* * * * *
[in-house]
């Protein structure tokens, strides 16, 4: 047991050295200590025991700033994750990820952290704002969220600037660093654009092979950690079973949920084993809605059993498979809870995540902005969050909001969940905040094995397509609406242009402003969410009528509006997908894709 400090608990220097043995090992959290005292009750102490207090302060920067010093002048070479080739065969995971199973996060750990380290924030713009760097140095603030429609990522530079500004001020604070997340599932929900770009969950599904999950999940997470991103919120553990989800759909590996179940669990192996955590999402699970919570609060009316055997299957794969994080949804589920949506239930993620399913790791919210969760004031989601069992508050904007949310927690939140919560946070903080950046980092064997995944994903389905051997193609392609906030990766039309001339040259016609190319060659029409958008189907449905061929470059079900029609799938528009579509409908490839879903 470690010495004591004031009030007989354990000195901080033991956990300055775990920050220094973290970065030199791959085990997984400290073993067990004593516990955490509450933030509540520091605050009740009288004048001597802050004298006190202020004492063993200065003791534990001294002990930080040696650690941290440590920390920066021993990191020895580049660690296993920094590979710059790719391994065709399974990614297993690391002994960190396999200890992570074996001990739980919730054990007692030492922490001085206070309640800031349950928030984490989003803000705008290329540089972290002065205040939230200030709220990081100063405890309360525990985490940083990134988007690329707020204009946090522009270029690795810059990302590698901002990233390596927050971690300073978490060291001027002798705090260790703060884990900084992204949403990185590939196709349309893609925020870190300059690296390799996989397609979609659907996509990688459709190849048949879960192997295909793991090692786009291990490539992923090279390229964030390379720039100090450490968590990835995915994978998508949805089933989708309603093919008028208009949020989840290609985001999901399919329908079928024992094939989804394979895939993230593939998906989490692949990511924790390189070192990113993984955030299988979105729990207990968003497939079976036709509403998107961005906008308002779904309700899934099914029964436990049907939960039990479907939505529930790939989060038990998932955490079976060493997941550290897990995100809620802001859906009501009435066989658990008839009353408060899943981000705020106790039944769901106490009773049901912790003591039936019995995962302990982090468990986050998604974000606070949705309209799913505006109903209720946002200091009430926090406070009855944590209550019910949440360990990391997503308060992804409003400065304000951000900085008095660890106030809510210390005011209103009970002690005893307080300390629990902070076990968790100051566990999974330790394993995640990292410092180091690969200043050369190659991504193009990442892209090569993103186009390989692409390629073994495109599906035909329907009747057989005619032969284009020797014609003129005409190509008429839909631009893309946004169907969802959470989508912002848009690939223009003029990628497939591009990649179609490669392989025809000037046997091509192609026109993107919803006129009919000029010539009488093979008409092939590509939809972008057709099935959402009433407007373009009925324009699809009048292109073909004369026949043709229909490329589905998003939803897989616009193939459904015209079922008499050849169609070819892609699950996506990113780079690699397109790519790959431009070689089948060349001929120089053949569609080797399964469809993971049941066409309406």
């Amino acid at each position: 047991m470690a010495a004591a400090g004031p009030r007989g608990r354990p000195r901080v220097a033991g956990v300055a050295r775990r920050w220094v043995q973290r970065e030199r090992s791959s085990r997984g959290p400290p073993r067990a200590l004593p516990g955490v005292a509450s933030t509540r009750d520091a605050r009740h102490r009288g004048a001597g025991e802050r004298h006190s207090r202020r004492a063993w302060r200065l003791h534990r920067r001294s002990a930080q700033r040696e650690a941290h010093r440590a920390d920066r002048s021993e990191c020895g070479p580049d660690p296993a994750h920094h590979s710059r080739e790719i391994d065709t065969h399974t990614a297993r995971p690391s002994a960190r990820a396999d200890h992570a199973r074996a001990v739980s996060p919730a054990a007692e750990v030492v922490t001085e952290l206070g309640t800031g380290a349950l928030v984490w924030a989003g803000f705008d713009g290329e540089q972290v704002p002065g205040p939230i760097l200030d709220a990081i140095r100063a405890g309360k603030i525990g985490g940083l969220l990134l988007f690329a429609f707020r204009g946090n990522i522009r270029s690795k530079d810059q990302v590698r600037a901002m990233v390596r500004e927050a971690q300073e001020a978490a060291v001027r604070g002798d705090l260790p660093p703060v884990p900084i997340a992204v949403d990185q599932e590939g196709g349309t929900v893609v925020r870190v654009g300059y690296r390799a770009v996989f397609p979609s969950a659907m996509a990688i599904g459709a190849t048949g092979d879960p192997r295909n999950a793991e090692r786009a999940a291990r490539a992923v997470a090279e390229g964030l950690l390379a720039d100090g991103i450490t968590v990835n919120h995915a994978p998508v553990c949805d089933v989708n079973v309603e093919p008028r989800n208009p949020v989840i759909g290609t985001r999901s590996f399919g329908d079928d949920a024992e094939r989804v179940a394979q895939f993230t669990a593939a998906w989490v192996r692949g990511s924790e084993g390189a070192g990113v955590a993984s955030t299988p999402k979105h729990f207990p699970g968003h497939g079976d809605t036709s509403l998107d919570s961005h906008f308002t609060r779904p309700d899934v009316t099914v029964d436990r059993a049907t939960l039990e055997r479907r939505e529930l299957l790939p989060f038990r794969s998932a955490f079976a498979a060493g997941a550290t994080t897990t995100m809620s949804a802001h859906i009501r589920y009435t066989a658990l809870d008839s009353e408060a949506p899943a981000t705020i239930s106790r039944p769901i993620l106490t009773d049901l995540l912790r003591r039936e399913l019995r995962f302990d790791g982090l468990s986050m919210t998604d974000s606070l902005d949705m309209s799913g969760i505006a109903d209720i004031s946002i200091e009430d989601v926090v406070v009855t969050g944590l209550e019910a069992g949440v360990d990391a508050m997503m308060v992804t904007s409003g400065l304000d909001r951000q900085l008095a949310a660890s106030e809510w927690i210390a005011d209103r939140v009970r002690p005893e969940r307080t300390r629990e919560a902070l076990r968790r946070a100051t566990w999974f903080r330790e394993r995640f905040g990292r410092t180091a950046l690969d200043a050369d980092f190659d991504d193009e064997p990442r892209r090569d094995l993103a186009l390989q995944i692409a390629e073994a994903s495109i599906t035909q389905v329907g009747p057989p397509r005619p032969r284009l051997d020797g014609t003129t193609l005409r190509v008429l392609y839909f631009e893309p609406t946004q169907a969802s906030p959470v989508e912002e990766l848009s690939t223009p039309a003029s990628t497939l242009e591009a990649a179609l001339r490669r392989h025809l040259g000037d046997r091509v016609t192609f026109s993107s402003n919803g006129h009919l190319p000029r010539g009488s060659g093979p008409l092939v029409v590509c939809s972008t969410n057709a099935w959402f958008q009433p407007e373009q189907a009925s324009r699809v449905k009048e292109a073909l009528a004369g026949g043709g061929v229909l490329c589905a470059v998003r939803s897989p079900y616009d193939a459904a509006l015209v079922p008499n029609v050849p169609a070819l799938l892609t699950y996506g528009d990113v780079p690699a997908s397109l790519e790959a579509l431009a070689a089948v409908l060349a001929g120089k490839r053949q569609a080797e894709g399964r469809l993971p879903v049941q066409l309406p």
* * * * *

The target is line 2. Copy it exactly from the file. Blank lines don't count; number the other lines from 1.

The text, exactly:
């Protein structure tokens, strides 16, 4: 047991050295200590025991700033994750990820952290704002969220600037660093654009092979950690079973949920084993809605059993498979809870995540902005969050909001969940905040094995397509609406242009402003969410009528509006997908894709 400090608990220097043995090992959290005292009750102490207090302060920067010093002048070479080739065969995971199973996060750990380290924030713009760097140095603030429609990522530079500004001020604070997340599932929900770009969950599904999950999940997470991103919120553990989800759909590996179940669990192996955590999402699970919570609060009316055997299957794969994080949804589920949506239930993620399913790791919210969760004031989601069992508050904007949310927690939140919560946070903080950046980092064997995944994903389905051997193609392609906030990766039309001339040259016609190319060659029409958008189907449905061929470059079900029609799938528009579509409908490839879903 470690010495004591004031009030007989354990000195901080033991956990300055775990920050220094973290970065030199791959085990997984400290073993067990004593516990955490509450933030509540520091605050009740009288004048001597802050004298006190202020004492063993200065003791534990001294002990930080040696650690941290440590920390920066021993990191020895580049660690296993920094590979710059790719391994065709399974990614297993690391002994960190396999200890992570074996001990739980919730054990007692030492922490001085206070309640800031349950928030984490989003803000705008290329540089972290002065205040939230200030709220990081100063405890309360525990985490940083990134988007690329707020204009946090522009270029690795810059990302590698901002990233390596927050971690300073978490060291001027002798705090260790703060884990900084992204949403990185590939196709349309893609925020870190300059690296390799996989397609979609659907996509990688459709190849048949879960192997295909793991090692786009291990490539992923090279390229964030390379720039100090450490968590990835995915994978998508949805089933989708309603093919008028208009949020989840290609985001999901399919329908079928024992094939989804394979895939993230593939998906989490692949990511924790390189070192990113993984955030299988979105729990207990968003497939079976036709509403998107961005906008308002779904309700899934099914029964436990049907939960039990479907939505529930790939989060038990998932955490079976060493997941550290897990995100809620802001859906009501009435066989658990008839009353408060899943981000705020106790039944769901106490009773049901912790003591039936019995995962302990982090468990986050998604974000606070949705309209799913505006109903209720946002200091009430926090406070009855944590209550019910949440360990990391997503308060992804409003400065304000951000900085008095660890106030809510210390005011209103009970002690005893307080300390629990902070076990968790100051566990999974330790394993995640990292410092180091690969200043050369190659991504193009990442892209090569993103186009390989692409390629073994495109599906035909329907009747057989005619032969284009020797014609003129005409190509008429839909631009893309946004169907969802959470989508912002848009690939223009003029990628497939591009990649179609490669392989025809000037046997091509192609026109993107919803006129009919000029010539009488093979008409092939590509939809972008057709099935959402009433407007373009009925324009699809009048292109073909004369026949043709229909490329589905998003939803897989616009193939459904015209079922008499050849169609070819892609699950996506990113780079690699397109790519790959431009070689089948060349001929120089053949569609080797399964469809993971049941066409309406």